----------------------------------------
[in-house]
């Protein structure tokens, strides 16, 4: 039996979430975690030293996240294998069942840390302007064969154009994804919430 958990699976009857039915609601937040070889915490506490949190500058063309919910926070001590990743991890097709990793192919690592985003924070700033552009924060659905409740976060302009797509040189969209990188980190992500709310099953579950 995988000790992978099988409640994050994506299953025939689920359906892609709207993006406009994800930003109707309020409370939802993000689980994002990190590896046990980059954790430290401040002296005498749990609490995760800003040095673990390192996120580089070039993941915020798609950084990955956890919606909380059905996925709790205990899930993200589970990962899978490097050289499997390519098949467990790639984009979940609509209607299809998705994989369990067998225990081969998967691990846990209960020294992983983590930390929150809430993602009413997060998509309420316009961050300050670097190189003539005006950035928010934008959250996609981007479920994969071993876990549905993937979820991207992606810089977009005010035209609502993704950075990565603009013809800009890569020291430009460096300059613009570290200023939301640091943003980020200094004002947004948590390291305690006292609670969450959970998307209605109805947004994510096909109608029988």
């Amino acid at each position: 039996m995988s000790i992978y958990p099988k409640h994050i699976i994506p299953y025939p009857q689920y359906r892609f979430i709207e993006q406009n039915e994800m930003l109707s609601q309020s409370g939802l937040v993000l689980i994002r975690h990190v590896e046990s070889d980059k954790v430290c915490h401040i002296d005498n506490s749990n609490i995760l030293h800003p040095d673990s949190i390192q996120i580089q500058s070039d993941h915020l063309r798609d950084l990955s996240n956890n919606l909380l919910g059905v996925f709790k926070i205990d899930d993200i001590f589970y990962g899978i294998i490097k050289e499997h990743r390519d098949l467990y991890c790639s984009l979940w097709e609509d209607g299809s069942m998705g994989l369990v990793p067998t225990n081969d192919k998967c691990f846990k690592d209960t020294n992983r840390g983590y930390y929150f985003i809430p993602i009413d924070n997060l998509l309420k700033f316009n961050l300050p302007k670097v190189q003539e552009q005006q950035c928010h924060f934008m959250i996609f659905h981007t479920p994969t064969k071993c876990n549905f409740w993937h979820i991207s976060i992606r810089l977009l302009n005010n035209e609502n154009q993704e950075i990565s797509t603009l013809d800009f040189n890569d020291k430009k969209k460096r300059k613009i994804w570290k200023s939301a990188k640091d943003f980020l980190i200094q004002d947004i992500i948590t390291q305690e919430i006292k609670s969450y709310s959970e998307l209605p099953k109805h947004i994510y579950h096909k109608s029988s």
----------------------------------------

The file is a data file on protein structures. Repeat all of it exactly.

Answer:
[in-house]
């Protein structure tokens, strides 16, 4: 039996979430975690030293996240294998069942840390302007064969154009994804919430 958990699976009857039915609601937040070889915490506490949190500058063309919910926070001590990743991890097709990793192919690592985003924070700033552009924060659905409740976060302009797509040189969209990188980190992500709310099953579950 995988000790992978099988409640994050994506299953025939689920359906892609709207993006406009994800930003109707309020409370939802993000689980994002990190590896046990980059954790430290401040002296005498749990609490995760800003040095673990390192996120580089070039993941915020798609950084990955956890919606909380059905996925709790205990899930993200589970990962899978490097050289499997390519098949467990790639984009979940609509209607299809998705994989369990067998225990081969998967691990846990209960020294992983983590930390929150809430993602009413997060998509309420316009961050300050670097190189003539005006950035928010934008959250996609981007479920994969071993876990549905993937979820991207992606810089977009005010035209609502993704950075990565603009013809800009890569020291430009460096300059613009570290200023939301640091943003980020200094004002947004948590390291305690006292609670969450959970998307209605109805947004994510096909109608029988």
């Amino acid at each position: 039996m995988s000790i992978y958990p099988k409640h994050i699976i994506p299953y025939p009857q689920y359906r892609f979430i709207e993006q406009n039915e994800m930003l109707s609601q309020s409370g939802l937040v993000l689980i994002r975690h990190v590896e046990s070889d980059k954790v430290c915490h401040i002296d005498n506490s749990n609490i995760l030293h800003p040095d673990s949190i390192q996120i580089q500058s070039d993941h915020l063309r798609d950084l990955s996240n956890n919606l909380l919910g059905v996925f709790k926070i205990d899930d993200i001590f589970y990962g899978i294998i490097k050289e499997h990743r390519d098949l467990y991890c790639s984009l979940w097709e609509d209607g299809s069942m998705g994989l369990v990793p067998t225990n081969d192919k998967c691990f846990k690592d209960t020294n992983r840390g983590y930390y929150f985003i809430p993602i009413d924070n997060l998509l309420k700033f316009n961050l300050p302007k670097v190189q003539e552009q005006q950035c928010h924060f934008m959250i996609f659905h981007t479920p994969t064969k071993c876990n549905f409740w993937h979820i991207s976060i992606r810089l977009l302009n005010n035209e609502n154009q993704e950075i990565s797509t603009l013809d800009f040189n890569d020291k430009k969209k460096r300059k613009i994804w570290k200023s939301a990188k640091d943003f980020l980190i200094q004002d947004i992500i948590t390291q305690e919430i006292k609670s969450y709310s959970e998307l209605p099953k109805h947004i994510y579950h096909k109608s029988s």